Organized Democracy

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Traveling through Guatemala and learning a bit about the history of US imperialism here.

Its arc is like this: Jorge Ubico, backed by the United States, wins an uncontested election in 1931 and becomes a famously brutal dictator. All the land which had been public ally or collectively owned is sold off, mostly to large international agribusinesses. In 1944, labor power and popular protest oust Ubico. Elections are held and a moderate is elected. In 1951 Arbenz, who aside from his strong land reform policies could only be a socialist by US standards, is elected. He begins a process of redistribution of unused land, granting land to about 100,000 families disenfranchised by Ubico regime. In 1954 the CIA engineers a military coup, instating a new military dictatorship and undoing the land reforms. Dictatorship devolves into a civil war that lasts until the 1990s.

Over the course of the 1990s the political situation stabilized. But this time it was without labor power or a popular left movement, both of which were devastated during the war. In 2015, a quarter of political campaign contributions came from business interests and organized crime each. The candidates with the most support, including Jimmy Morales (who won), were those who sought to discontinue the prosecution of former military officials for war crimes.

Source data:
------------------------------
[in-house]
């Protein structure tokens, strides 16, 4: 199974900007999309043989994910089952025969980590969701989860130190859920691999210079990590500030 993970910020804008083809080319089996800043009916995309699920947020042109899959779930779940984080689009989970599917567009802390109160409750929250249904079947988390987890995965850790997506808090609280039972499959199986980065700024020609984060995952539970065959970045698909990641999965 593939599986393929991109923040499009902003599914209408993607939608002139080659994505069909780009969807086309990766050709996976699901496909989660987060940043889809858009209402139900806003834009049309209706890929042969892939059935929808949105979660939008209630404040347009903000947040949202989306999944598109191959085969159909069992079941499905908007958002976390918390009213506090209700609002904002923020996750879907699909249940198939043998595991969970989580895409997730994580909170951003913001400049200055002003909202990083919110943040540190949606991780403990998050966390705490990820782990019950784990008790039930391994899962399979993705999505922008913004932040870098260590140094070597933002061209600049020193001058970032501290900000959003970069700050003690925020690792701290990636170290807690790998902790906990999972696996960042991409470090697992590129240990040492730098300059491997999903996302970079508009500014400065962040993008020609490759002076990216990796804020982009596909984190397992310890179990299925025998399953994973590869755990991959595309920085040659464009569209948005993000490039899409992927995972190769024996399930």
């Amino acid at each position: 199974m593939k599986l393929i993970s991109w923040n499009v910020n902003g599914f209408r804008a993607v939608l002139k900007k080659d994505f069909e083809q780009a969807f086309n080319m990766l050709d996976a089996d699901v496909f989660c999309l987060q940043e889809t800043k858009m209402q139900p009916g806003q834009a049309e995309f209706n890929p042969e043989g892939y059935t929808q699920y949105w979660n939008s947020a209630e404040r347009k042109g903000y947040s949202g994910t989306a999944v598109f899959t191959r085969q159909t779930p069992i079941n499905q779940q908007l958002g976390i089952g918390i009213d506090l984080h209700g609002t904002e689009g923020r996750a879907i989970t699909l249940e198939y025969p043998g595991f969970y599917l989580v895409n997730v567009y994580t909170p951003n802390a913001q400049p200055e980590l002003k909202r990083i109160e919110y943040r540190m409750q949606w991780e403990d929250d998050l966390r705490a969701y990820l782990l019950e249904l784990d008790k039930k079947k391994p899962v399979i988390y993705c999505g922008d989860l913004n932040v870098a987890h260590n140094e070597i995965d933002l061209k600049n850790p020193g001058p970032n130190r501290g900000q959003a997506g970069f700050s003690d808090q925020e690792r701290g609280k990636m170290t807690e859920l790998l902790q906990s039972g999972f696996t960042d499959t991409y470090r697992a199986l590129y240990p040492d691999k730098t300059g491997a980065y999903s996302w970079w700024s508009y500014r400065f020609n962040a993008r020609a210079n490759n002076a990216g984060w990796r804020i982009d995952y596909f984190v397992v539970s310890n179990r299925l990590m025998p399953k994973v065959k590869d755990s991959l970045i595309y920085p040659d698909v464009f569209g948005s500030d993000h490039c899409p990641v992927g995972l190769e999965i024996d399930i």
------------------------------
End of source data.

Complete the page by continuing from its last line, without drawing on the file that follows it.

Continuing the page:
What do we mean when we talk about democracy? Here we see two answers at war. Liberal democracy, which is what we typically mean in the US, has to do with individual empowerment. A situation is liberal-democratic insofar as it permits individuals to express their political will and organize, within the God-given constraints of neoliberal capitalism (some sarcasm here). What’s notable is that the actuality of political organization isn’t taken into account—only its potential. Actual political organization may occasionally even be opposed to personal liberty, as in the disjunction between scabbing and worker’s solidarity.

Organized labor is not, in US discourse, considered as a lever of people power constituting democracy. Guatemala under Arbenz and Guatemala now can be seen as being on similar footing with respect to democracy only with such a hobbled definition of democracy. The US has shucked off meaningful popular power from the brittle and bureaucratic thing it calls “democracy.”